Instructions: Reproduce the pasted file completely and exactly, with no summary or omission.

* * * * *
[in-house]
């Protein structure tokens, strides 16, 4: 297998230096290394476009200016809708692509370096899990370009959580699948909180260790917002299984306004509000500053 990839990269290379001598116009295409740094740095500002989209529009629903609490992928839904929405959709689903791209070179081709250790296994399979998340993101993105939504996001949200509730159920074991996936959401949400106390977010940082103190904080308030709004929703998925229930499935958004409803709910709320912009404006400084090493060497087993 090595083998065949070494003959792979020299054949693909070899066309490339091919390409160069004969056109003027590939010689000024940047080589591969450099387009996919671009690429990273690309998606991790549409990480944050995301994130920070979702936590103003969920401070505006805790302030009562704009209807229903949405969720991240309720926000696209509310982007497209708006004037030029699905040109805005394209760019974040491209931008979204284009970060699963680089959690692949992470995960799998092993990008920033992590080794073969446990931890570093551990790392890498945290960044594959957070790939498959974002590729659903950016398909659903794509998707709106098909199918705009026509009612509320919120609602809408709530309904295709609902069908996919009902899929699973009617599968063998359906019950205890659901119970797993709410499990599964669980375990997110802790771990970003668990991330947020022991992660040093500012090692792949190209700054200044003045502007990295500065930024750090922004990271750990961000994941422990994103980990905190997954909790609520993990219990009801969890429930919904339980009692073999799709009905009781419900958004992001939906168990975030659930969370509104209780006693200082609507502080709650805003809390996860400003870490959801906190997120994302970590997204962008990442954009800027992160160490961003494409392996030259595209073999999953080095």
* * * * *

[in-house]
């Protein structure tokens, strides 16, 4: 297998230096290394476009200016809708692509370096899990370009959580699948909180260790917002299984306004509000500053 990839990269290379001598116009295409740094740095500002989209529009629903609490992928839904929405959709689903791209070179081709250790296994399979998340993101993105939504996001949200509730159920074991996936959401949400106390977010940082103190904080308030709004929703998925229930499935958004409803709910709320912009404006400084090493060497087993 090595083998065949070494003959792979020299054949693909070899066309490339091919390409160069004969056109003027590939010689000024940047080589591969450099387009996919671009690429990273690309998606991790549409990480944050995301994130920070979702936590103003969920401070505006805790302030009562704009209807229903949405969720991240309720926000696209509310982007497209708006004037030029699905040109805005394209760019974040491209931008979204284009970060699963680089959690692949992470995960799998092993990008920033992590080794073969446990931890570093551990790392890498945290960044594959957070790939498959974002590729659903950016398909659903794509998707709106098909199918705009026509009612509320919120609602809408709530309904295709609902069908996919009902899929699973009617599968063998359906019950205890659901119970797993709410499990599964669980375990997110802790771990970003668990991330947020022991992660040093500012090692792949190209700054200044003045502007990295500065930024750090922004990271750990961000994941422990994103980990905190997954909790609520993990219990009801969890429930919904339980009692073999799709009905009781419900958004992001939906168990975030659930969370509104209780006693200082609507502080709650805003809390996860400003870490959801906190997120994302970590997204962008990442954009800027992160160490961003494409392996030259595209073999999953080095």